Douglas and Fawcett (and even Keitel and Dotrice) are very accomplished actors, but their performances here seem to consist of rehearsal footage or first takes. The sets and props are beautifully realized, but filmed so passionlessly that the entire production feels like something from a Sci-Fi TV show, somewhere between Star Trek (1966) and Jason of Star Command (1978).

The premise is also inspired. The Hector unit is an otherwise blank-slate until its programmer, Benson, proves to be a dangerous sociopath and thus, the otherwise innocuous tool of a robot becomes a terrifying hunter. This potential remains decidedly unrealized, however, and the story instead plods along like Hector himself.

Much of this may relate to the film’s budget, which was cut to help finish the studio’s other production Raise the Titanic. However, a lot of the issue may relate to the fact that instead of hiring a director well versed in sci-fi and horror, like original director John Barry, ITC Entertainment hired producer Stanley Donen to replace Barry and complete the film. Yes, the director of Singin’ in the Rain, Funny Face, Seven Brides for Seven Brothers, Charade, The Little Prince, Damn Yankees and The Pajama Game was brought onboard to direct a terrifying science fiction film in the vein of Alien. The results speak for themselves.

Alex and Hector in a disturbing scene from Saturn 3

On the other hand, while Saturn 3 was panned upon release and was nominated for three Golden Raspberry awards (Worst Picture, Worst Actor, Worst Actress), Saturn 3 does have its fans and defenders. For those fans and defenders, the 2013 Shout! Factory Blu-Ray release has an absolute treasure trove of DVD extras. The disc sports an interview with Dotrice and how he (very reluctantly) overdubbed Keitel’s performance as well as an interview with special effects artist Colin Chilvers. Deleted scenes (including some re-inserted for the NBC broadcast premiere), the theatrical trailer a very impressive still gallery and a commentary by film historian Greg Moss and film critic David Bradley help round out the extras.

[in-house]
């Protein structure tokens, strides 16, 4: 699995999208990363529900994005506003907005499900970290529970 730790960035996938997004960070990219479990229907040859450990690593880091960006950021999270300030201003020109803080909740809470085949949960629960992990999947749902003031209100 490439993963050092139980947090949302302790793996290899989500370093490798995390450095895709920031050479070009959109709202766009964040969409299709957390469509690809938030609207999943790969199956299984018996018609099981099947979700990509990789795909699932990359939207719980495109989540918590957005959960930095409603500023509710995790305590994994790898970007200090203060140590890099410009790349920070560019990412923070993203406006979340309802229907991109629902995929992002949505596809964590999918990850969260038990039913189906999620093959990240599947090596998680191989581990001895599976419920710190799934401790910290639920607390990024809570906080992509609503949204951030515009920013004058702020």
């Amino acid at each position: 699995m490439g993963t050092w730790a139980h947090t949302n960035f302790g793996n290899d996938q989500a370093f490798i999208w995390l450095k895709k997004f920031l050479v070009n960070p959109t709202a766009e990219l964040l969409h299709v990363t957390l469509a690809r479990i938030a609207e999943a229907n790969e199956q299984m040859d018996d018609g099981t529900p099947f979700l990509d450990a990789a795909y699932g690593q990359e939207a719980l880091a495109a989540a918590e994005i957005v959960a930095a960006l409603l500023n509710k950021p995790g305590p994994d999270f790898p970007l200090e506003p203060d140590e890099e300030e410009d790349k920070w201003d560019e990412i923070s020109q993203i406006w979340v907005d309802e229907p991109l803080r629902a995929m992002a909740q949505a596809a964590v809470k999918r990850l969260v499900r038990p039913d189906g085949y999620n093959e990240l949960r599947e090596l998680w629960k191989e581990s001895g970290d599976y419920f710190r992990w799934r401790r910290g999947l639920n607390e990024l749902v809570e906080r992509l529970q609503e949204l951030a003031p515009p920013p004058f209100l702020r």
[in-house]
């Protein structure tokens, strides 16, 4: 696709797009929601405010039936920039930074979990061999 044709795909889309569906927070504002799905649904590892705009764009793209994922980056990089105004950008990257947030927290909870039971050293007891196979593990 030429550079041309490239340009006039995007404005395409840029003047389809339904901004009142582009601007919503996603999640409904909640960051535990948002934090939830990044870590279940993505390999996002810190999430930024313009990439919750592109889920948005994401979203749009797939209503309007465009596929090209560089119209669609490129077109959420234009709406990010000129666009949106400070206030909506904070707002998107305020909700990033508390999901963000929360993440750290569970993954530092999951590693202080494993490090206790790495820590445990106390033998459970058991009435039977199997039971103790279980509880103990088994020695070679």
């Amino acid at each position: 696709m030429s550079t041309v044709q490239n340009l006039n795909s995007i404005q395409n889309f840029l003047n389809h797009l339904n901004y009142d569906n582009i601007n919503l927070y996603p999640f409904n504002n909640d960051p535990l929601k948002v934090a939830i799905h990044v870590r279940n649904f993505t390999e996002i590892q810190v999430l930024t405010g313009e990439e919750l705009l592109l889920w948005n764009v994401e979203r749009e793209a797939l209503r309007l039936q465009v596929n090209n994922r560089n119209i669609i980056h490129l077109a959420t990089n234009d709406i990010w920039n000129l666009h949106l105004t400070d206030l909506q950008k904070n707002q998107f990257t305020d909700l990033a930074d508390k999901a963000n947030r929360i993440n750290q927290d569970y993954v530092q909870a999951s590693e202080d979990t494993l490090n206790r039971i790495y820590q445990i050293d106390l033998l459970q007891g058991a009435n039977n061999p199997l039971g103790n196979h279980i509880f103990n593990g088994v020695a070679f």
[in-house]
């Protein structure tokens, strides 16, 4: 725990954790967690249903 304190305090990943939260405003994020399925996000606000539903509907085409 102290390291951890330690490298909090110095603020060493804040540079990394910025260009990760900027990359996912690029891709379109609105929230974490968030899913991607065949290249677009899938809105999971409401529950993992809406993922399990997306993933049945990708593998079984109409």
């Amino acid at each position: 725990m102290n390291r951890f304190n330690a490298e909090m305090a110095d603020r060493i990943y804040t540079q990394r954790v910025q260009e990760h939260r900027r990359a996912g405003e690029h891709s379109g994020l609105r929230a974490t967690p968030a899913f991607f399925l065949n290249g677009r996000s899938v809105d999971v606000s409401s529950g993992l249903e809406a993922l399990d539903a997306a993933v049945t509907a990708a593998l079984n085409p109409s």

While the Blu-ray transfer is beautiful and worthy of the high-definition treatment, this sharper image serves only to underscore the fact that these scenes are shot on sets with props and kills the illusion that we might be watching real occurrences even more. That said, Saturn 3 can often be beautiful and impressive in scope, ambition and design. Still, it's almost impossible to watch Saturn 3 without thinking of how much better it could have been and might have been had the film been better (and more chillingly) executed.